Lake Washington School District’s April 26 bond measure is the product of academic success, demographics, crowded space and a deep review.
LAKE Washington School District’s April 26 bond measure is a solid investment in the educational facilities that contribute to the district’s academic success and distinguished reputation.
Voters are asked to approve a $398 million bond measure that would pay for the renovation, rebuilding and enlargement of schools, and maintain the district’s 2015 tax rate of $3.30 per $1,000 of assessed value. Ballots will be arriving in mailboxes this week.
Projects would be phased in as other school construction work is completed. The most urgent needs were identified by a rigorous 11-month, citizen review panel — the Long-Term Facilities Planning Task Force.
This 63-member group anticipates three additional bond measures in 2018, 2022 and 2026 to continue the renovation and rebuilding, all while maintaining the 2015 tax rate.
Most Read Stories
- Friends honor artist’s last wishes with water ballet in a Seattle kiddie pool WATCH
- Conspiracy monger Alex Jones roams Seattle streets, gets coffee dumped on him
- Experts answer your burning questions about the 2017 solar eclipse
- Seattle Mayor Ed Murray calls for removal of Confederate monument, Lenin statue
- Eclipse traffic already heavy in central Oregon
Lake Washington School District’s capacity issues are a measure of its own success. A record of solid academic achievement contributed to a resurgence of growth and enrollment in the past half-dozen years.
The district has grown, as the bond measure literature repeats, at the rate of about 625 students each year since 2009 — about the size of one large elementary school a year. The district’s overall student population moved from sixth in the state to fourth place.
At the same time, the district was attracting more families and students, and the region, state and nation were traumatized by a stubborn recession. No one was spared, including the broadly well-to-do cities of Kirkland, Redmond and Sammamish, which are served by the district.
That cold economic chill, and increasing home valuations, contributed to the defeat of a $234 million bond measure in 2010 and two bond measures — for $755 million and $404 million — in 2014. Each failed to meet the required 60-percent approval.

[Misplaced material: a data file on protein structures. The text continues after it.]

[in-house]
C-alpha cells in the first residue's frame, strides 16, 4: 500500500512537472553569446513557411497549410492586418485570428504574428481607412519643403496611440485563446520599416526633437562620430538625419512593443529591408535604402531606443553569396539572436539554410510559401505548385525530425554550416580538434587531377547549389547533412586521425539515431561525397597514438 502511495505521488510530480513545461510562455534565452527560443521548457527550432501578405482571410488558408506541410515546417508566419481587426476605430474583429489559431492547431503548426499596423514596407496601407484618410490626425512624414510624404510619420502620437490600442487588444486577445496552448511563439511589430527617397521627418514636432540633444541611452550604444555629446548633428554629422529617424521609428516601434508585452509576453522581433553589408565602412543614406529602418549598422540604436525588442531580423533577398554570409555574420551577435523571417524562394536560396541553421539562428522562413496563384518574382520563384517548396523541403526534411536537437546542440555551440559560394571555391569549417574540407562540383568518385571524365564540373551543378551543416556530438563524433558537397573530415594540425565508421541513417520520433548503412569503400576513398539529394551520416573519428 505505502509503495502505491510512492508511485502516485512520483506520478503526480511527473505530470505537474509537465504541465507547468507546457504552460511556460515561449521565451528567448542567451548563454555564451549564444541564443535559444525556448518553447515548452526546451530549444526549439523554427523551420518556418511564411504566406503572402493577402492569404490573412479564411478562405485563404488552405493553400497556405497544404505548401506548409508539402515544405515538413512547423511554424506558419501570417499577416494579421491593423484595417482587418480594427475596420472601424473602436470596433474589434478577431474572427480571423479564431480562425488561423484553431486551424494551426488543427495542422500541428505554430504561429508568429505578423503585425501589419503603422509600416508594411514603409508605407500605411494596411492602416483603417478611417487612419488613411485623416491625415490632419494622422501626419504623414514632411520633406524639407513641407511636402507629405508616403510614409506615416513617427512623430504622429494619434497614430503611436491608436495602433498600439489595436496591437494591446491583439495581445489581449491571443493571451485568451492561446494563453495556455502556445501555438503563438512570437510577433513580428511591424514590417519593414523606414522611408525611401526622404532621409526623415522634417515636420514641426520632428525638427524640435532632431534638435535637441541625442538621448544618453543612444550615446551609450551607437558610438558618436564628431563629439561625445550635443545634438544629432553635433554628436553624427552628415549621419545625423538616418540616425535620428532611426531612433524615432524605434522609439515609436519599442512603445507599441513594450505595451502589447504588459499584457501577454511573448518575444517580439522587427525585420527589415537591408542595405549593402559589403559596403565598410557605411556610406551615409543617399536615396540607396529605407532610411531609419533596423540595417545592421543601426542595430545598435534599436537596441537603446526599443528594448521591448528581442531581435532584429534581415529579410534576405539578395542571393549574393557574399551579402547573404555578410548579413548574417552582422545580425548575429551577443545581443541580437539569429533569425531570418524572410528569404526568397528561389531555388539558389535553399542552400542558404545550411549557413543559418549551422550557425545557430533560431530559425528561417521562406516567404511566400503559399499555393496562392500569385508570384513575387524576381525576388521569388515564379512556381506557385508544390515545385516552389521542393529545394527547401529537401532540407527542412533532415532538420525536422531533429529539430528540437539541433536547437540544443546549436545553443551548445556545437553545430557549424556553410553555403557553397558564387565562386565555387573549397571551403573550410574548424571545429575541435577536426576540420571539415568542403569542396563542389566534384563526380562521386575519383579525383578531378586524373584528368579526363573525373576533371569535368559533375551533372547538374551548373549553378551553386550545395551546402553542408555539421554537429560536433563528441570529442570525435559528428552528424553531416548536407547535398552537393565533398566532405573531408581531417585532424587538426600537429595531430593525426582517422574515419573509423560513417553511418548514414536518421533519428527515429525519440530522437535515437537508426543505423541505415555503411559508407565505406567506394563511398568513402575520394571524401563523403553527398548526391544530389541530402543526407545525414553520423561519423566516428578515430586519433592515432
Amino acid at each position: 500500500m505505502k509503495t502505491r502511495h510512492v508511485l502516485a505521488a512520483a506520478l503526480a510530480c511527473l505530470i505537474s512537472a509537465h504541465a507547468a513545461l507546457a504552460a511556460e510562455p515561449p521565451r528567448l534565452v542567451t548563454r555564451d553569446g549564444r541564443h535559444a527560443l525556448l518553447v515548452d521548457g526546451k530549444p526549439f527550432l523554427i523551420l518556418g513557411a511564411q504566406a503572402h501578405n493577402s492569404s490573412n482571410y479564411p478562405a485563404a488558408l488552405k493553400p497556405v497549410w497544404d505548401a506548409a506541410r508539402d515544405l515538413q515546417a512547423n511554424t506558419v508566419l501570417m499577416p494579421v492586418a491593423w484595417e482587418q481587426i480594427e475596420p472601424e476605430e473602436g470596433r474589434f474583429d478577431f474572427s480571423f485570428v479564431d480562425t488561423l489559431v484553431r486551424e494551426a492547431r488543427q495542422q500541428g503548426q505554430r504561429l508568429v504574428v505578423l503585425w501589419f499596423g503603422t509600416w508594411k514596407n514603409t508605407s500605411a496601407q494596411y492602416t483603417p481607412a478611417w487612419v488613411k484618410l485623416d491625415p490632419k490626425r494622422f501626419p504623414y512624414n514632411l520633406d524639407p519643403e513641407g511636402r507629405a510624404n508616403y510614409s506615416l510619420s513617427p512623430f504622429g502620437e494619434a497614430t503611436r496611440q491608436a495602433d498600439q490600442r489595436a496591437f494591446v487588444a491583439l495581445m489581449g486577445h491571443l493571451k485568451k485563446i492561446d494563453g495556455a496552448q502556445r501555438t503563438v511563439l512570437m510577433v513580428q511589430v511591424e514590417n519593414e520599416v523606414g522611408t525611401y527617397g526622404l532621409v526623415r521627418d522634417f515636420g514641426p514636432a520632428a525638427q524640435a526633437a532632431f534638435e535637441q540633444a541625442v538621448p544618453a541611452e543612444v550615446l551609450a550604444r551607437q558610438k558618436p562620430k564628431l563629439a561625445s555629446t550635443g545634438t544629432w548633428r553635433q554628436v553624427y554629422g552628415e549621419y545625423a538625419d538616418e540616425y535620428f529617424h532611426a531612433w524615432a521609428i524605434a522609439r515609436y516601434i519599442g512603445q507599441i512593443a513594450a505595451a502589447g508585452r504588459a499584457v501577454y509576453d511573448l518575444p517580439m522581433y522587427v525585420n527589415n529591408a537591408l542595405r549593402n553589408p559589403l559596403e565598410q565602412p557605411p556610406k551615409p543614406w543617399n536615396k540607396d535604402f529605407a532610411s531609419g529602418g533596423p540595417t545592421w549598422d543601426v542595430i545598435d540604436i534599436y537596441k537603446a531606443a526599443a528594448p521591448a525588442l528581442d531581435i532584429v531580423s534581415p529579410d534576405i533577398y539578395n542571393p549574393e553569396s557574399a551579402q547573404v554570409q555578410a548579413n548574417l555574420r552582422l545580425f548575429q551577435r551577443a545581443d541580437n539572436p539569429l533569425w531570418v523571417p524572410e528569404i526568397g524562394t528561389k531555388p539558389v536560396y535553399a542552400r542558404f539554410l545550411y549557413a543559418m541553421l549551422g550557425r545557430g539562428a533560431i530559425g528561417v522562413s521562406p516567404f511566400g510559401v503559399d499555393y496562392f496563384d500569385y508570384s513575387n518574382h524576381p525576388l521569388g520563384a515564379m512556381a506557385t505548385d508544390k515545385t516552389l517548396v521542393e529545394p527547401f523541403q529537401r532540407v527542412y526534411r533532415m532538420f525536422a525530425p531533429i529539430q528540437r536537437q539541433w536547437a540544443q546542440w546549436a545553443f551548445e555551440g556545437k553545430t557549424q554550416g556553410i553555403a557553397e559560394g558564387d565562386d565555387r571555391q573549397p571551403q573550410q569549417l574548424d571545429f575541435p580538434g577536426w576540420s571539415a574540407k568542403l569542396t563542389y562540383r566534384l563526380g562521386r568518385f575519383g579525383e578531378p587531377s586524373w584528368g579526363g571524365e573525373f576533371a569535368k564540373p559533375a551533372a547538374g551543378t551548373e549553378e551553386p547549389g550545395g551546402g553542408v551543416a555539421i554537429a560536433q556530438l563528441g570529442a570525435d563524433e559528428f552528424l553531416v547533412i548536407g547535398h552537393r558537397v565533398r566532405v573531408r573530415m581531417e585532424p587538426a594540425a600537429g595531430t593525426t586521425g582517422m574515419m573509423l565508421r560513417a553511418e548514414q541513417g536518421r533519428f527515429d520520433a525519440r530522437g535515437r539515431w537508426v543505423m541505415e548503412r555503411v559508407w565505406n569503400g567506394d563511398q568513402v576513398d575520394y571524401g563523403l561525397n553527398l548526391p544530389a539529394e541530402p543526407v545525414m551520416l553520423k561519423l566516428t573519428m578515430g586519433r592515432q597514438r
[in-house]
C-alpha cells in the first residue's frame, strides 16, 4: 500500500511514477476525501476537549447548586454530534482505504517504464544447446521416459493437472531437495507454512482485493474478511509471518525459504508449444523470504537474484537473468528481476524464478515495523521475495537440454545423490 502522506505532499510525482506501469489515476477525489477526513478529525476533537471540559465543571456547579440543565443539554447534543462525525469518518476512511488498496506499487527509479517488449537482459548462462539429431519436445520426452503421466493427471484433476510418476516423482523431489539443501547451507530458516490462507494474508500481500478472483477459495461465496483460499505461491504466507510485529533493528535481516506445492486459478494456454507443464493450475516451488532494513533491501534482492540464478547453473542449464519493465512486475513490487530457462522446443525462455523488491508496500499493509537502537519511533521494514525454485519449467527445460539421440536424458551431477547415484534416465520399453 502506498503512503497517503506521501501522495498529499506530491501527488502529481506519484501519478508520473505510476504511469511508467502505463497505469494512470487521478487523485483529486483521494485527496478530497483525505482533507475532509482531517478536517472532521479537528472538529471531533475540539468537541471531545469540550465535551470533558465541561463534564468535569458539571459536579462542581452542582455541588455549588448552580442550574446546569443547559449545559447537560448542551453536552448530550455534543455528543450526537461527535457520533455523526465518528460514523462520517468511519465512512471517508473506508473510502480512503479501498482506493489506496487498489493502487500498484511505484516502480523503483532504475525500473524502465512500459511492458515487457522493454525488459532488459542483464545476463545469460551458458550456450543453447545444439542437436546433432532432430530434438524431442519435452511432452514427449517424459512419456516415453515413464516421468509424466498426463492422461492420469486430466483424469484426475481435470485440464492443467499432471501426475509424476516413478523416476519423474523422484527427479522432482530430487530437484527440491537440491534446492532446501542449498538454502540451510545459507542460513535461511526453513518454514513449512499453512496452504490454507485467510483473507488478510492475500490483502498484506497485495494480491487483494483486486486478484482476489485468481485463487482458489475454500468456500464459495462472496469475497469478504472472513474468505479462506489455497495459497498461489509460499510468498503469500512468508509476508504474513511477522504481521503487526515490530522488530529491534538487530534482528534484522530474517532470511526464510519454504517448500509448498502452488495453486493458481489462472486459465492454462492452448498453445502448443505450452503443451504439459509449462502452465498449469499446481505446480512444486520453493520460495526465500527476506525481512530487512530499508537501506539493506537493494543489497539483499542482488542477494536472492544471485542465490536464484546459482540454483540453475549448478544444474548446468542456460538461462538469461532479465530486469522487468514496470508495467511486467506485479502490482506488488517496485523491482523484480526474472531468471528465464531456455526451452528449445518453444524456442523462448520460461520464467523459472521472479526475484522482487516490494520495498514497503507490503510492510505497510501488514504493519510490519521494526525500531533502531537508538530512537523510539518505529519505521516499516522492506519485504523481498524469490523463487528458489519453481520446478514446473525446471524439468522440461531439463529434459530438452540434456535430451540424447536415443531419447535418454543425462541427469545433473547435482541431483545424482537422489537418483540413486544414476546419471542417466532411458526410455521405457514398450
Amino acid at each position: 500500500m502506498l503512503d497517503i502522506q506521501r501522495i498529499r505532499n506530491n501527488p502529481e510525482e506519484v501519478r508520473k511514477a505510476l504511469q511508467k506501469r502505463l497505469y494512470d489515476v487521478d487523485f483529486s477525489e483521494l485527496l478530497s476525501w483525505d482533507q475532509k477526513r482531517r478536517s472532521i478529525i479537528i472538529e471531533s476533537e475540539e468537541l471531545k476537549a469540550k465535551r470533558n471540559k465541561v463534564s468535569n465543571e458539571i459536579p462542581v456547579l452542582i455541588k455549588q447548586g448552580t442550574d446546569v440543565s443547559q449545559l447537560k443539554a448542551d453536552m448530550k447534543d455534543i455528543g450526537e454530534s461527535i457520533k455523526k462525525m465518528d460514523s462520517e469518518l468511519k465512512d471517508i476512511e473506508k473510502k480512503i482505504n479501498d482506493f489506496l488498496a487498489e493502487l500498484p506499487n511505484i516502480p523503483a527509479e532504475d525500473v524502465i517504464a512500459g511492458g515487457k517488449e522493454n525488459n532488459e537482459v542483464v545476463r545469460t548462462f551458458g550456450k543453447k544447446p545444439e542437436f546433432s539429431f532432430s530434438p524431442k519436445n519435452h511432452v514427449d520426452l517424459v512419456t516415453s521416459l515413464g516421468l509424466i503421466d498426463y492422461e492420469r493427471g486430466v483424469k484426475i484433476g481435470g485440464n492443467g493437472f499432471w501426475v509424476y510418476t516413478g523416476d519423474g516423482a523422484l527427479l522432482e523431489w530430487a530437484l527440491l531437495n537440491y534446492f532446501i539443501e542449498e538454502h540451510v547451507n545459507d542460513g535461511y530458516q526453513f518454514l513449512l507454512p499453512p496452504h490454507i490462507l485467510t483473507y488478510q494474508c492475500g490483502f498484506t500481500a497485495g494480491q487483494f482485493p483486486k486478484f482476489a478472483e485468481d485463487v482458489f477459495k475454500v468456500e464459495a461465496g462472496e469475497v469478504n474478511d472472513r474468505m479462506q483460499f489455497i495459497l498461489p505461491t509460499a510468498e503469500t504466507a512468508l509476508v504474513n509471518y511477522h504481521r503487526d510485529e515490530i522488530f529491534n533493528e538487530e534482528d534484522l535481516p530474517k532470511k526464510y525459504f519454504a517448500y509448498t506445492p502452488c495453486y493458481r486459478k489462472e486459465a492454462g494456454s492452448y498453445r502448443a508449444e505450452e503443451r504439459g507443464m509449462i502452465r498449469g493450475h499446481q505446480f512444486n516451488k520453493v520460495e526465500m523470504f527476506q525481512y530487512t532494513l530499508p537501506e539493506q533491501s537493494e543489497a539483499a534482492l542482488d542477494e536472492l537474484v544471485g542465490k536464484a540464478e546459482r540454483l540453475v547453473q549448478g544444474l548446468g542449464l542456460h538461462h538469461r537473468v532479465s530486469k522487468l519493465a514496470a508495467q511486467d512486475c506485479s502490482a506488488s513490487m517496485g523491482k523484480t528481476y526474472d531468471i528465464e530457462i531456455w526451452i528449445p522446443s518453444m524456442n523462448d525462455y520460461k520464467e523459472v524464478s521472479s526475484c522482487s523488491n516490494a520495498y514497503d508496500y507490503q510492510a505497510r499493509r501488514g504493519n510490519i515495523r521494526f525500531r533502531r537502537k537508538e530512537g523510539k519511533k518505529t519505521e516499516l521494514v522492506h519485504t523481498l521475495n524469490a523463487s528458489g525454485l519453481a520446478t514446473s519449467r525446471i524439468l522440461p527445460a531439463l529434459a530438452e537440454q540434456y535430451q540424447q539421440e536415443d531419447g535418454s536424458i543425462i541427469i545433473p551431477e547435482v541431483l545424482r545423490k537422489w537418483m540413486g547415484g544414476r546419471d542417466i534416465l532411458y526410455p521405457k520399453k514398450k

Those three setbacks at the polls, and the daily urgency to house students in ever crowded schools, inspired formation of the facilities task force.
Among the projects on the April bond measure’s long to-do list is replacement and enlargement of Juanita High School and Peter Kirk Elementary School in Kirkland, construction of two new elementary schools and a new middle school in Redmond, and remodeling or replacing Margaret Mead Elementary School in Sammamish.
The construction bond also takes aim at the district’s vast number of portables, those temporary classrooms that seem to linger forever. The number hits 168 at the start of the next school year — or the equivalent of 14 percent of classrooms, the district reports.
The citizens’ panel is to be congratulated for the breadth and depth of its work. Not only did the panel parse the work list and pointedly maintain the 2015 tax rate, it also promoted cost-saving construction strategies.
The panel also looked at the consequences of not upgrading and rebuilding aging facilities. Surging student enrollment not only crowds classrooms, but it can also usurp space intended for other instructional uses.
The $398 million bond measure on the April 26 ballot represents a comprehensive response to Lake Washington School District’s most urgent building needs.
Dozens of parents, neighbors, homeowners and business owners spent nearly a year vetting a request that is mindful of the costs and lays out a plan for the years ahead.